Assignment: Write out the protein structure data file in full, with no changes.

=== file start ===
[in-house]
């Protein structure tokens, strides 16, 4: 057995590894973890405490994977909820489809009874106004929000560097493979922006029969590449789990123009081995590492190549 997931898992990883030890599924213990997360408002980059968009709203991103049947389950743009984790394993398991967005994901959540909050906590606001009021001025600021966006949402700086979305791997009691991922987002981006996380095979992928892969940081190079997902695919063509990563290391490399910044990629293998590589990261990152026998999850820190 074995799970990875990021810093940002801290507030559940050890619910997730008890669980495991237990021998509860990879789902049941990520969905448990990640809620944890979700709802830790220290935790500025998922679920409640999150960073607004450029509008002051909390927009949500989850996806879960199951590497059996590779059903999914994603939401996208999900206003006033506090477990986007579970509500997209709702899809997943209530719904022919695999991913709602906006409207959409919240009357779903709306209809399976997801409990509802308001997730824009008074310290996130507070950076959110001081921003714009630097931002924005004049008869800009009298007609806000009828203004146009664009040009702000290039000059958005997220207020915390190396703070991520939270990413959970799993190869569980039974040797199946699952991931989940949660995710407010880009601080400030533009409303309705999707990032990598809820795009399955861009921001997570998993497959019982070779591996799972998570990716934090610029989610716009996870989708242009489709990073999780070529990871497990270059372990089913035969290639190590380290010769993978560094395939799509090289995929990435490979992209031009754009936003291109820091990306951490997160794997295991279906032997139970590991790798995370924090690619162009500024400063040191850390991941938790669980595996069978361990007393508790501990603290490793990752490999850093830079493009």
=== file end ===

[in-house]
């Protein structure tokens, strides 16, 4: 057995590894973890405490994977909820489809009874106004929000560097493979922006029969590449789990123009081995590492190549 997931898992990883030890599924213990997360408002980059968009709203991103049947389950743009984790394993398991967005994901959540909050906590606001009021001025600021966006949402700086979305791997009691991922987002981006996380095979992928892969940081190079997902695919063509990563290391490399910044990629293998590589990261990152026998999850820190 074995799970990875990021810093940002801290507030559940050890619910997730008890669980495991237990021998509860990879789902049941990520969905448990990640809620944890979700709802830790220290935790500025998922679920409640999150960073607004450029509008002051909390927009949500989850996806879960199951590497059996590779059903999914994603939401996208999900206003006033506090477990986007579970509500997209709702899809997943209530719904022919695999991913709602906006409207959409919240009357779903709306209809399976997801409990509802308001997730824009008074310290996130507070950076959110001081921003714009630097931002924005004049008869800009009298007609806000009828203004146009664009040009702000290039000059958005997220207020915390190396703070991520939270990413959970799993190869569980039974040797199946699952991931989940949660995710407010880009601080400030533009409303309705999707990032990598809820795009399955861009921001997570998993497959019982070779591996799972998570990716934090610029989610716009996870989708242009489709990073999780070529990871497990270059372990089913035969290639190590380290010769993978560094395939799509090289995929990435490979992209031009754009936003291109820091990306951490997160794997295991279906032997139970590991790798995370924090690619162009500024400063040191850390991941938790669980595996069978361990007393508790501990603290490793990752490999850093830079493009």